After camping the last two weekends with the guys from Step Ministries, it seems almost odd to wake up at the Casa on a Saturday morning. Thing are as they should be; the inmates have all braved the Dew monster to go outside and tinkle, bringing our cold, wet, feet back into the house to trample dad’s tender vegetation, finally settling back in to our rightful places on the bed.
The hum of the space heaters lulls everyone back into doze mode, as it’s been an “interesting” week; the furnace has gone out, dad’s mom went into the hospital with 75% blockage, Katana has discovered the joys of log cabin building in the middle of the living room floor, and underneath it all, the ever present presence of fear.
Fear of what, you ask? Who knows? When mom contracted breast cancer, it wasn’t the initial jolt of bad news that was the most destructive, but the looong, slow, steady pressure is what took the greatest toll. When you add in today’s ever present news cycle of election coverage, “celebrity” gossip, natural disasters both real and forecasted, and one of the most insidious, the pressure from corporate America to perform, perform, perform with no end in sight, well, it’s enough to make this girl just want to crawl back under the covers.
But that’s when I remember my crate.
The greatest crate of all is fear, especially the crippling fear of the unknown; we all know my story, of how when dad pulled me from my crate, I tried to return to it, as the fear of the unknown was much greater than the disgust of my previous horrible surroundings. Why? Most say that it’s because the crate was all I knew, but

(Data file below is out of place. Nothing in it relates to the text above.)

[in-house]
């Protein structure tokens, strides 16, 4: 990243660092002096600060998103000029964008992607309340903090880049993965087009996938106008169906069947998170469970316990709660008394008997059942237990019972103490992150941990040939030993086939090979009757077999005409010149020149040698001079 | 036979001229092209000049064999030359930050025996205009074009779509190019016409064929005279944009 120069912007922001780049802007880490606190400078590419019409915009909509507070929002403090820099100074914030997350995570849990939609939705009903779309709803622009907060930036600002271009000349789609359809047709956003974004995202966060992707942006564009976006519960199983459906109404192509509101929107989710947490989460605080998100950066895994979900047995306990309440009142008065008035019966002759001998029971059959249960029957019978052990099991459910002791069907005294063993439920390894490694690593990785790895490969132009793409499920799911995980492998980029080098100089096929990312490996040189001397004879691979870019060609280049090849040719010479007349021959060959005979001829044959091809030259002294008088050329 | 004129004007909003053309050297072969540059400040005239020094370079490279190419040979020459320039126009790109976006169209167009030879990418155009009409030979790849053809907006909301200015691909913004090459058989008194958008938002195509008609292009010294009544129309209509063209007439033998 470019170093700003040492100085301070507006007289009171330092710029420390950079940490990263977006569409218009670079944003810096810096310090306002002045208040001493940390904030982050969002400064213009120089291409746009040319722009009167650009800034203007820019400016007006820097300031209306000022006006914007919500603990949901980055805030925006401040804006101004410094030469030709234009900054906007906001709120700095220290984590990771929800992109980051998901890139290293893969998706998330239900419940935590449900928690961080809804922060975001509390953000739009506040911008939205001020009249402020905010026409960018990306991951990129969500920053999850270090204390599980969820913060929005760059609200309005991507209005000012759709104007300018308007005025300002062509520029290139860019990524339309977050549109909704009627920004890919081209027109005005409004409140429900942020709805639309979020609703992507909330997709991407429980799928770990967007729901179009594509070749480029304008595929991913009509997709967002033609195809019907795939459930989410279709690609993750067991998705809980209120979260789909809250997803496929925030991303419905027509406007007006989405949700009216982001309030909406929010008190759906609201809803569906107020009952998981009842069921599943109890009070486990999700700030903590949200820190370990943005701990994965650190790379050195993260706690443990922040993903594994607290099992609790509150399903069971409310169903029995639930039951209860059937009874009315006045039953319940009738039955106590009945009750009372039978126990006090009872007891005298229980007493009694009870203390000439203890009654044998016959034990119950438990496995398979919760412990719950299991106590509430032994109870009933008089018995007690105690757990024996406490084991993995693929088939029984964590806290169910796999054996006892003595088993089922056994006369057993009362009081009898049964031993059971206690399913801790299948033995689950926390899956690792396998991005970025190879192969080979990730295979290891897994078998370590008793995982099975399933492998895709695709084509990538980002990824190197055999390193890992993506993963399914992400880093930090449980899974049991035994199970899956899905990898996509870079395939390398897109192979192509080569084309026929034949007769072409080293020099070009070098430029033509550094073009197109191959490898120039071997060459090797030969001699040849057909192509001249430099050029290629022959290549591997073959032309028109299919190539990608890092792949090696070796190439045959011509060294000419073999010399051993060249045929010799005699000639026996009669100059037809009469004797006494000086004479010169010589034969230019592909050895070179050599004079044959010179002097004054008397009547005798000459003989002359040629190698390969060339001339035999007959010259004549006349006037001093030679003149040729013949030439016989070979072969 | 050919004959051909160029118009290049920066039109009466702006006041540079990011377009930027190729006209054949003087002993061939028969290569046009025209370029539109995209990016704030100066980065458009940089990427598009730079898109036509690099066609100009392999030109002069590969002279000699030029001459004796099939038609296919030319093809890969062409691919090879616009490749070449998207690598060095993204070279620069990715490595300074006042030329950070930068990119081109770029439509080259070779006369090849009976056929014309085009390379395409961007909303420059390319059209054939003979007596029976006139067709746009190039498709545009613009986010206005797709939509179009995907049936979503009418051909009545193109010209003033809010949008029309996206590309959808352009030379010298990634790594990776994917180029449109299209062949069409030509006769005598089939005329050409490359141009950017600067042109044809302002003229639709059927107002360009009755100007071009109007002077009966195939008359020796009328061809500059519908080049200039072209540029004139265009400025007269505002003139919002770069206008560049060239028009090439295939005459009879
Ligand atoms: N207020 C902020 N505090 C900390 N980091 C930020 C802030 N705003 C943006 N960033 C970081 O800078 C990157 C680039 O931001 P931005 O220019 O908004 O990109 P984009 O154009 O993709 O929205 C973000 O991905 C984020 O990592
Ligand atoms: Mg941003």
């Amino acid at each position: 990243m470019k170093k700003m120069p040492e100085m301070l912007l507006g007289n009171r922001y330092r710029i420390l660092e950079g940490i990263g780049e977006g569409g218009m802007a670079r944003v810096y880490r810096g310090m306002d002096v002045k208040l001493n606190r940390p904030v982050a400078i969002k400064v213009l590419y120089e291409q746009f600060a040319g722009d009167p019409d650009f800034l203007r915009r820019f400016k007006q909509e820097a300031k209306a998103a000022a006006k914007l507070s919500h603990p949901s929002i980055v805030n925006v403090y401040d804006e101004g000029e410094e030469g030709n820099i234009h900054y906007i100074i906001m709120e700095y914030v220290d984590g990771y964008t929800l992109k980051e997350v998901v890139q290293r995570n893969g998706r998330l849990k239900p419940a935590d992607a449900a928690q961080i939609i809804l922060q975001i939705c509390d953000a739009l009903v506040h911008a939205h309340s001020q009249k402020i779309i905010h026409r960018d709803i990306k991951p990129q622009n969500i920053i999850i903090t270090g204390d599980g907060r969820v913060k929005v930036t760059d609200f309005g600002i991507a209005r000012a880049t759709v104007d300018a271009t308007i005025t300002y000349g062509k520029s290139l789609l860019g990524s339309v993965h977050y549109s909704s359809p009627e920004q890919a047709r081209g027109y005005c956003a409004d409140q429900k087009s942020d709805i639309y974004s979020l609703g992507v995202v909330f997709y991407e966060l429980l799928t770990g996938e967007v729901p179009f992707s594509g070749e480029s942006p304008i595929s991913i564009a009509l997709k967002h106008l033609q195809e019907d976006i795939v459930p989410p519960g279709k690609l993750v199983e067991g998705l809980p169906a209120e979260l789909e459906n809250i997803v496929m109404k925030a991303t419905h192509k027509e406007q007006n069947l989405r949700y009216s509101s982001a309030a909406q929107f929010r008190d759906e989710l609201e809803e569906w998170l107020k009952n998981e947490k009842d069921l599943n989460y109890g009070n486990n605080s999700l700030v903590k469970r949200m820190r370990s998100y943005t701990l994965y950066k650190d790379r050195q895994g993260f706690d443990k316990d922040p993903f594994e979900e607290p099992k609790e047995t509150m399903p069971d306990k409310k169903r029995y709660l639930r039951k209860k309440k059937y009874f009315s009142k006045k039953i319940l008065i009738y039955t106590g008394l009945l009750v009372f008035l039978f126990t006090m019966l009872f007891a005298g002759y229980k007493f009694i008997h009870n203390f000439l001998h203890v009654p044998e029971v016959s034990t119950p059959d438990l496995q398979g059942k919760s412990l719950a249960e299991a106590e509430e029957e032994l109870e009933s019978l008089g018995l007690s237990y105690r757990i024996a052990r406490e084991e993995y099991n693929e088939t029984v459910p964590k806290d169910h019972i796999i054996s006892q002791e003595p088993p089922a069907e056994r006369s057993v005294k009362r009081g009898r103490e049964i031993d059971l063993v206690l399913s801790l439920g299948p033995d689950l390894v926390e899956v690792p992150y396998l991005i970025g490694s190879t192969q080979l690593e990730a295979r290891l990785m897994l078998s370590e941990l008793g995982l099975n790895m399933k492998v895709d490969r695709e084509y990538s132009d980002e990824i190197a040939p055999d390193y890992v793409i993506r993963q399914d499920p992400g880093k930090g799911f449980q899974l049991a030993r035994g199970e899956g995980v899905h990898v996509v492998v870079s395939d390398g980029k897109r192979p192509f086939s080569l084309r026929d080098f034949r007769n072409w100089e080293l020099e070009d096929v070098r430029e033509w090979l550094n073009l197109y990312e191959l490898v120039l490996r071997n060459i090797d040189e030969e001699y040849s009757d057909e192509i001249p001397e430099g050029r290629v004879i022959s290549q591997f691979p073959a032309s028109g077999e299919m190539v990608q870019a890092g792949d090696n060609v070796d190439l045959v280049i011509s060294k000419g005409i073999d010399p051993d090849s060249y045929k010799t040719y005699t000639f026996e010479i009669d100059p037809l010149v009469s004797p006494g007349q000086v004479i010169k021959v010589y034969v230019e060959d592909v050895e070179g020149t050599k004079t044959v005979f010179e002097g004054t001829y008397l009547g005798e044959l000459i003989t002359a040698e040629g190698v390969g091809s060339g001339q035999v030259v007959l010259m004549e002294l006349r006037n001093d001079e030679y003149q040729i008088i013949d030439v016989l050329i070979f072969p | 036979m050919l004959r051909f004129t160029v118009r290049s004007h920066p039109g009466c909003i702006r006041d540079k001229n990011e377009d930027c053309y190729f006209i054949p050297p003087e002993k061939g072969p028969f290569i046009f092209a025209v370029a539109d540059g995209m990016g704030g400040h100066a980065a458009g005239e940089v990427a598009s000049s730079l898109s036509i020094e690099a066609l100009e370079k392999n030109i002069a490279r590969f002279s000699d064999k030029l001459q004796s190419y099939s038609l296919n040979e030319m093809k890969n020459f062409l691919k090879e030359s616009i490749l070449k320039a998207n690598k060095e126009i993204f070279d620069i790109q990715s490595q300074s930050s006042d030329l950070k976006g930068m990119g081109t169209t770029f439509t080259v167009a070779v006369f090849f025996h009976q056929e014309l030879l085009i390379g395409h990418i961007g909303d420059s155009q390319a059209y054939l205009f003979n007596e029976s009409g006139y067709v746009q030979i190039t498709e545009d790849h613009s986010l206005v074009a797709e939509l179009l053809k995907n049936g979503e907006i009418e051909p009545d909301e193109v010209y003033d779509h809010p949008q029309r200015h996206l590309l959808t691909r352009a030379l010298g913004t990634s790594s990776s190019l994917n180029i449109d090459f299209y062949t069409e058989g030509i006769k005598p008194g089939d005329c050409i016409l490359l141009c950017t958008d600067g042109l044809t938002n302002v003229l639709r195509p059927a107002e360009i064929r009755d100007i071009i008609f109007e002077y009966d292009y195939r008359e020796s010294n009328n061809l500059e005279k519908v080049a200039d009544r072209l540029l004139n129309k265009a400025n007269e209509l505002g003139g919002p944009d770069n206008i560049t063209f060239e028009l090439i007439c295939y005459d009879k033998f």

I have come to realize that there is so much more to the story:
I returned to the crate because I lacked a vision, both spiritually and physically.
My starvation was such that my physical development appeared to have been stunted, to the point that even the vet had a difficult time determining my age, and along with how long I was stuffed into that crate, is still a mystery. This is not entirely a bad thing, as what girl wants her true age discussed anyway?
The sights and smells of that time in my life are long gone, with the exception of my vision, which is still somewhat affected. Since I can’t see quite as clearly as some dogs, I sometimes have a tendency to shy from people or objects that pose no threat to me at all, like the story of the mule that kept shying away from the pile of hay. The farmer told him “you’re afraid of the very thing that you should be full of!”
When dad and Zach rescued me, I was so conditioned to believe that that was all there was to life that I had no vision of what might lay beyond those claustrophobic plastic walls and steel bars; until I was shown a better way, I would keep returning to my former prison, or lacking that, find another just like it or even worse.
But that didn’t happen; I now have a vision and a message, but more importantly, a mission. As narcissistic as I am as the Queen of the Casa, I realize now that it’s not all about me, it’s all about us; a body is the sum of ALL it’s organs, however apparently insignificant, and a family is not a family without ALL it’s members. We all are family, we all matter, and, although the politicians and our media would have us believe otherwise, our contributions all make a difference.
And the furnace, grandmother’s health, dad’s job, Miss Ellie’s engine, etc? That’s just life, and to experience life, you have to be living, which sure beats the alternative!
Hope springs eternal, with huge things coming at the Casa: between the blog(Gary is an absolute wizard), the book, the trip west some time this spring/summer, it’s going to be quite the party at the Casa, and this is your invitation;
RSVP so we can reserve your spot at the table.